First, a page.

MEMPHIS, Tenn. — Bob Walton, former owner of Rowland Hardware Store in Charleston, passed away in Memphis Sunday, Sept. 2.
He was married to Alice May Rowland Walton for 67 years. Celebrating his life are his children and their spouses, Sunnie and Ronnie Barkley, Lise and Bill Sage, Lee and Rhonda Walton, and Amy and Eric Chilton, 9 grandchildren, and 12 great grandchildren.
Bob was a “find-a-need-and-fill-it” man who desired to make a positive difference wherever he was. He will be remembered for his time in Charleston (1953-1971) as one of the primary founders of the Little League and Pony League organizations. Not only did he help build the fields, organize the teams, recruit coaches and umpires, raise financial support, he also spent many nights of each summer working in whatever position was needed at the fields. Even though his daughters Sunnie and Lise couldn’t play Little League (it was only for boys then), Bob had them in the concession stand nightly selling dill pickles, cokes, and candy (thus learning their math while figuring how to add and make change). A crafty motivator, Bob would give away free cokes to anyone who picked up a case of the glass coke bottles. Finally, he and Alice had a son, Lee, who could represent the Waltons on the field! Then a few years later, daughter Amy was born, but girls still couldn’t play, so the daughters were allowed to run the bases after each game.
Being very civic-minded, Bob was deeply involved in the Charleston Rotary Club. To give the kids of Charleston some good places to gather, he was involved in starting several teen centers, the Tallahatchie Country Club and the Mug and Cone. Quite a few of the youth group of the Methodist Church MYF got to attempt dipping those vanilla cones in the hot chocolate syrup without dropping the ice cream!
The Methodist Church youth group was one of his favorite interests. Bob was a bit unconventional here as well, reading Animal Farm to the Sunday School class and building The Time Machine for Vacation Bible School. (Bob could build almost anything from a refrigerator box!) He let the youth paint the machine inside the Sunday school room, so the Sunday school floor got painted also. Oops!! He and Alice were known to sponsor “Destination” on Sunday nights and to host lots of fun events like Hillbilly Parties in the fellowship hall – whatever it took to keep the teenagers coming to church. A tobacco-spitting contest (sugar mixed with Hershey’s cocoa) was even included.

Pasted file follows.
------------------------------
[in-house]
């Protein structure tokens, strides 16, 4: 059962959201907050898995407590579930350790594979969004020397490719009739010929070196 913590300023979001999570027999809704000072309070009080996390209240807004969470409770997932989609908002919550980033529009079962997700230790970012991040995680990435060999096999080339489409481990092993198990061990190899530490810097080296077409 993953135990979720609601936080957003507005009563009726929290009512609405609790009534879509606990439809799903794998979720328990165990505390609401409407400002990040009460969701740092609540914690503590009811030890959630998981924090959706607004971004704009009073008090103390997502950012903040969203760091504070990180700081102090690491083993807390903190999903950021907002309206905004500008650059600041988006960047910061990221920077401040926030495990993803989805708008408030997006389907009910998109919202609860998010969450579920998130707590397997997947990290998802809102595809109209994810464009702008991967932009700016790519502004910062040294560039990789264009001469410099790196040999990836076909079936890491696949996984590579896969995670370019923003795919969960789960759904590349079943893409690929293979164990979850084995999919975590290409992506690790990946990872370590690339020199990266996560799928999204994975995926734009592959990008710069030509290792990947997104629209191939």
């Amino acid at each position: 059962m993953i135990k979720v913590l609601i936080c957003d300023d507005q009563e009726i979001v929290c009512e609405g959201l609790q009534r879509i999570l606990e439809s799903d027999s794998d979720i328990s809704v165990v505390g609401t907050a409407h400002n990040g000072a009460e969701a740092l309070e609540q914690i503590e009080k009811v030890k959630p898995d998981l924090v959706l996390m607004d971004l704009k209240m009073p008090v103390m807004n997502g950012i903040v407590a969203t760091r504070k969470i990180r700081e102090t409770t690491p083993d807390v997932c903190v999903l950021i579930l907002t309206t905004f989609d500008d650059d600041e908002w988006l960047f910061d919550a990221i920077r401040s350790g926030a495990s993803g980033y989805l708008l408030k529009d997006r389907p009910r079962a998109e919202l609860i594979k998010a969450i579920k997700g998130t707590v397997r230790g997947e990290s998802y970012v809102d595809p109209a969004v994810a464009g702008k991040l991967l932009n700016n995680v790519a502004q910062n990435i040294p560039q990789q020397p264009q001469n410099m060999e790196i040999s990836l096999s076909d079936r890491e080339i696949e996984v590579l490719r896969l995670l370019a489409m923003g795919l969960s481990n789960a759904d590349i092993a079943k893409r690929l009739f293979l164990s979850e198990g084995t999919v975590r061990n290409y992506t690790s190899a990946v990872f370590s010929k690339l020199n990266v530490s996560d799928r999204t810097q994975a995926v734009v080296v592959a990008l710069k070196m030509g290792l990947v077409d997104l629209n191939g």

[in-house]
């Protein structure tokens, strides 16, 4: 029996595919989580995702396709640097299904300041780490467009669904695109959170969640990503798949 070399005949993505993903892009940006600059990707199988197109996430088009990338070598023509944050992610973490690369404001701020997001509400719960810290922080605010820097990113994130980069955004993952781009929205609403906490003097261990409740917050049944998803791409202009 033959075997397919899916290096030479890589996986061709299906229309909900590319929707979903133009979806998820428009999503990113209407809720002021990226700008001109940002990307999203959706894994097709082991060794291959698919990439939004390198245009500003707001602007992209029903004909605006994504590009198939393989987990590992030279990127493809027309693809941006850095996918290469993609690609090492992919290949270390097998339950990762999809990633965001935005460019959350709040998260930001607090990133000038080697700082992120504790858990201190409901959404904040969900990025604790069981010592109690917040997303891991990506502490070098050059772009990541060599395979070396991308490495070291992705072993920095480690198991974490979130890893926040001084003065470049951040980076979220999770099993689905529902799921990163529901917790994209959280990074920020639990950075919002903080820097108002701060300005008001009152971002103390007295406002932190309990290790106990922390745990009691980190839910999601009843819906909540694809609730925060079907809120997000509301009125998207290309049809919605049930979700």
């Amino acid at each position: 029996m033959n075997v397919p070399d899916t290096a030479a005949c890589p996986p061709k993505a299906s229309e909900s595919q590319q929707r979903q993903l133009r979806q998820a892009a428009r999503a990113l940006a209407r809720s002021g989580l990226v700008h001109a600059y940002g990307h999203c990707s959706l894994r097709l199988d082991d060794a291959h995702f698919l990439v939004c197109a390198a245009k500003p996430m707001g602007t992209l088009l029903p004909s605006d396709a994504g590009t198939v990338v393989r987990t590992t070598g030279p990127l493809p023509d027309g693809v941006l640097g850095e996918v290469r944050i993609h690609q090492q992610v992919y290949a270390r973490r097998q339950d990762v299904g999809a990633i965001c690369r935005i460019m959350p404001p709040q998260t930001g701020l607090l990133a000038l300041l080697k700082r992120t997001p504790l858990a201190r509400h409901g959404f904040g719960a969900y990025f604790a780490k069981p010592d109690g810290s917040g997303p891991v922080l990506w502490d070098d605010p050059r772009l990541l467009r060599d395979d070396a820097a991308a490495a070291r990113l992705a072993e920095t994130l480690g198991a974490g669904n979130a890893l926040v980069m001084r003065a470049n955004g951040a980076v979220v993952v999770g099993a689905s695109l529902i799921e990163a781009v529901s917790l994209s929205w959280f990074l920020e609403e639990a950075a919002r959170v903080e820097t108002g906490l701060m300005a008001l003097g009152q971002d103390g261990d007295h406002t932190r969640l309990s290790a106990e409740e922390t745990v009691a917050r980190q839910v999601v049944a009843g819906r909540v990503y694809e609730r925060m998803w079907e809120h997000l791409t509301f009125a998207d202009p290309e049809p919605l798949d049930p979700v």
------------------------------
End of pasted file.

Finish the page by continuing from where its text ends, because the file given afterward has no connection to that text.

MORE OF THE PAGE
Twice a year he attended the hardware show in Chicago. After seeing his first hula hoop, he came home and started production of the Walton version. How many hundreds of feet of black PVC pipe went into Charleston hoops, custom wrapped with colored electrical tape?
The hardware store was open 7 a.m. - 6 p.m., but Bob would open nights and Sundays if someone called and needed something. That included one Christmas morning at 7 a.m. for Santa to pick up a few batteries for a child’s toy. Having the “Santa Claus Charleston Distribution Center” (layaway) on the upstairs floors at the store, he would never close on Christmas Eve until every toy was picked up. Many Christmas Eves, he could be seen making home deliveries after 10:30 p.m. so no child would miss Christmas.
Having served as a lay minister in the Methodist Church, Bob finally accepted the call to ministry in 1971. The Waltons moved to Austin, Texas for Seminary and then to Benton, Ark. for his first church. From there, he served churches in Clarksville, Ark., Wagoner, Okla. and Sandersville, Miss. He and Alice retired to Olive Branch in the 1990’s and continued service as an interim minister at several churches.
Bob Walton was a loving husband and father, living and teaching unconditional love and acceptance. He was an innovative businessman and an inspiration to many people in the communities and churches wherever he lived. His family hopes some of you will remember him fondly and smile as you read this.